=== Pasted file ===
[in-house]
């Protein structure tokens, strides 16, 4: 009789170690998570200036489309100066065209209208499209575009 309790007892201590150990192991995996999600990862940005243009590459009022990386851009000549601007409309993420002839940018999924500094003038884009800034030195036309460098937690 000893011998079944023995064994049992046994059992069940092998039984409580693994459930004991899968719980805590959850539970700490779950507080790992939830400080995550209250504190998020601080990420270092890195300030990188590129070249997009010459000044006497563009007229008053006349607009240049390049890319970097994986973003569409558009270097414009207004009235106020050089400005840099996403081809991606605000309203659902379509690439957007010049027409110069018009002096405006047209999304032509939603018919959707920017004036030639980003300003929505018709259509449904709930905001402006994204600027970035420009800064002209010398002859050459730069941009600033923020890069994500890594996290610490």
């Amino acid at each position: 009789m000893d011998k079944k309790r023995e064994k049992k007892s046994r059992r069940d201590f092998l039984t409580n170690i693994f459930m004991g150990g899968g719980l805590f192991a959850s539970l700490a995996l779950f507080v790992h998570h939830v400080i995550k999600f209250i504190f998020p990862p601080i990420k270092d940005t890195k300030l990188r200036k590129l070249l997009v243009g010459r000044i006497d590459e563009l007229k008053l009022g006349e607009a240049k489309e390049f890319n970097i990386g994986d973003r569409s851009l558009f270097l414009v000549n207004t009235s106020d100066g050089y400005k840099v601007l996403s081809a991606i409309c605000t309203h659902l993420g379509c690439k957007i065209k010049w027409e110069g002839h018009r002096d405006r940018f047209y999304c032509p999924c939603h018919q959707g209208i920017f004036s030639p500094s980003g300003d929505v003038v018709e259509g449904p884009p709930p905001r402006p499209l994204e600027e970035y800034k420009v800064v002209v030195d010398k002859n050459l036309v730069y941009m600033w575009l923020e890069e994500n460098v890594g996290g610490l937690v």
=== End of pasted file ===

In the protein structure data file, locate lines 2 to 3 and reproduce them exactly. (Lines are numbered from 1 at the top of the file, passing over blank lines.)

């Protein structure tokens, strides 16, 4: 009789170690998570200036489309100066065209209208499209575009 309790007892201590150990192991995996999600990862940005243009590459009022990386851009000549601007409309993420002839940018999924500094003038884009800034030195036309460098937690 000893011998079944023995064994049992046994059992069940092998039984409580693994459930004991899968719980805590959850539970700490779950507080790992939830400080995550209250504190998020601080990420270092890195300030990188590129070249997009010459000044006497563009007229008053006349607009240049390049890319970097994986973003569409558009270097414009207004009235106020050089400005840099996403081809991606605000309203659902379509690439957007010049027409110069018009002096405006047209999304032509939603018919959707920017004036030639980003300003929505018709259509449904709930905001402006994204600027970035420009800064002209010398002859050459730069941009600033923020890069994500890594996290610490």
């Amino acid at each position: 009789m000893d011998k079944k309790r023995e064994k049992k007892s046994r059992r069940d201590f092998l039984t409580n170690i693994f459930m004991g150990g899968g719980l805590f192991a959850s539970l700490a995996l779950f507080v790992h998570h939830v400080i995550k999600f209250i504190f998020p990862p601080i990420k270092d940005t890195k300030l990188r200036k590129l070249l997009v243009g010459r000044i006497d590459e563009l007229k008053l009022g006349e607009a240049k489309e390049f890319n970097i990386g994986d973003r569409s851009l558009f270097l414009v000549n207004t009235s106020d100066g050089y400005k840099v601007l996403s081809a991606i409309c605000t309203h659902l993420g379509c690439k957007i065209k010049w027409e110069g002839h018009r002096d405006r940018f047209y999304c032509p999924c939603h018919q959707g209208i920017f004036s030639p500094s980003g300003d929505v003038v018709e259509g449904p884009p709930p905001r402006p499209l994204e600027e970035y800034k420009v800064v002209v030195d010398k002859n050459l036309v730069y941009m600033w575009l923020e890069e994500n460098v890594g996290g610490l937690v």